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January 18, 2005


The One True b!X

But there are also interesting questions about credibility and blogs.


How do you maintain standards of accuracy and credibility in a conversational, largely first-person format that circumvents the editor and talks directly to the public?

How much about yourself do you need to disclose  (personally, financially, and politically) as an independent blogger - or as a journalist who blogs for a news organization - if you are going to be deemed credible by the public over the long run?

All wonderfully valid and direct questions.

And all wonderfully valid and direct examples of why it makes the discussion makes no sense without including people who have to struggle towards credibility because they have no professional background.


Ochone! Ochone!

Ms. MacKinnon! Madame! You have bruised my snarkly vanity! (And yes, "snarkly" is a word, but it's copyrighted to me, and I am owed a nickel each time it is used in a blogly form. (You don't want to know who owns "blogly," though, trust me.))

Your link to the "evil-cyborgs-kittens" story goes to my most excellent friend NTodd's blog. And while I respect his snarkly powers (Quakers have unsuspected resources), the origins of the snark in question can be found in the slapdash blog I put up here, to which he merely links (without fact-checking, the bounder). And, for the record, the original post DID make it to Atrios's main page, though it has not yet made the leap to Crossfire or the Factor. Give it a week. Who knows? Maybe at some point some well-coiffed Fox reporter will be cornering your university's fine president, demanding to know why some cyborgs are inherently programmed to ingest felines and others are not.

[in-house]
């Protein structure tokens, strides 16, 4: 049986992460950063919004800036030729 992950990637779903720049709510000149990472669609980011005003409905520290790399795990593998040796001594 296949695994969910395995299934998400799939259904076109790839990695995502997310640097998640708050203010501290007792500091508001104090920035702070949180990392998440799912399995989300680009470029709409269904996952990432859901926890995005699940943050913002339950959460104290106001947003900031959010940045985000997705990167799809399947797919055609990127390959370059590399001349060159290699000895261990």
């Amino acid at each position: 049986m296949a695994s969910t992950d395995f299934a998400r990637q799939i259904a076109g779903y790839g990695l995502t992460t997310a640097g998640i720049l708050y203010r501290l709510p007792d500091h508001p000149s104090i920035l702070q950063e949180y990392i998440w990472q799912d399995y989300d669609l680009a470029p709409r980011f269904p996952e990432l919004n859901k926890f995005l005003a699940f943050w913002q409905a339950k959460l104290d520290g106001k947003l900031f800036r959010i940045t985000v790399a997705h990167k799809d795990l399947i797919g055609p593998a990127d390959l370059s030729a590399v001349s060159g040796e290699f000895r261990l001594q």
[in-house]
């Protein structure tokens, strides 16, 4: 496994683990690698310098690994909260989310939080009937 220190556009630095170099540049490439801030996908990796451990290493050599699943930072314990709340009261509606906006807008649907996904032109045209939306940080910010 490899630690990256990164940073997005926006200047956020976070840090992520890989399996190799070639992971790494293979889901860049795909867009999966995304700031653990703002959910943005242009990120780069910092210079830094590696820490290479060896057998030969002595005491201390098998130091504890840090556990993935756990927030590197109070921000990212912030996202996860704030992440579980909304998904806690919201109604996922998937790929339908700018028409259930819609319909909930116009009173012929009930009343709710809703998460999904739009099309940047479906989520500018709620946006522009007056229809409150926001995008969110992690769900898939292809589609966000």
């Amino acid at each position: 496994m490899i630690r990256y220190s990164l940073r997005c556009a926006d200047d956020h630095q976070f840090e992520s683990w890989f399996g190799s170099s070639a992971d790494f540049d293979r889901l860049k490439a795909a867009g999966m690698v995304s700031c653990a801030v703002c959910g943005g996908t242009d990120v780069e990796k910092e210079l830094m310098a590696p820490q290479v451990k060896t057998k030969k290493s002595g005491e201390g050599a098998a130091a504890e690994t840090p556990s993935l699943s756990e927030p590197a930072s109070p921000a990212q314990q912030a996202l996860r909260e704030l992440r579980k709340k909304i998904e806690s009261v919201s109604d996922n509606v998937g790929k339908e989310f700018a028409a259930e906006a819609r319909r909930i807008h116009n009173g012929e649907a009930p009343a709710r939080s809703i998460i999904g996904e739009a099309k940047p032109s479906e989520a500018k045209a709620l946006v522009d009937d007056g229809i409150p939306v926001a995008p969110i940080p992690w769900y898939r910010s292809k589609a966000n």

To drop the snark, though, for a moment, in my original comment I was hoping, first, to change the tone somewhat to snark rather than vitriol. There is, I would insist, a difference, though I can appreciate why it might be hard to see this when you're on the business end of it. I do hope, though, that the second reason for the post was clear -- to make a point. With all due respect, it is IMO legitimate to rise ethical questions about the "disclaimers" at the top of that thread. There is a chain of links from a free blogspot site to Novak and O'Reilly, and whatever the intentions of anyone at the blog-end of the chain, when the story hit the broadcast media, the truth was a partisan casualty (and it was bloodied at the print level, too).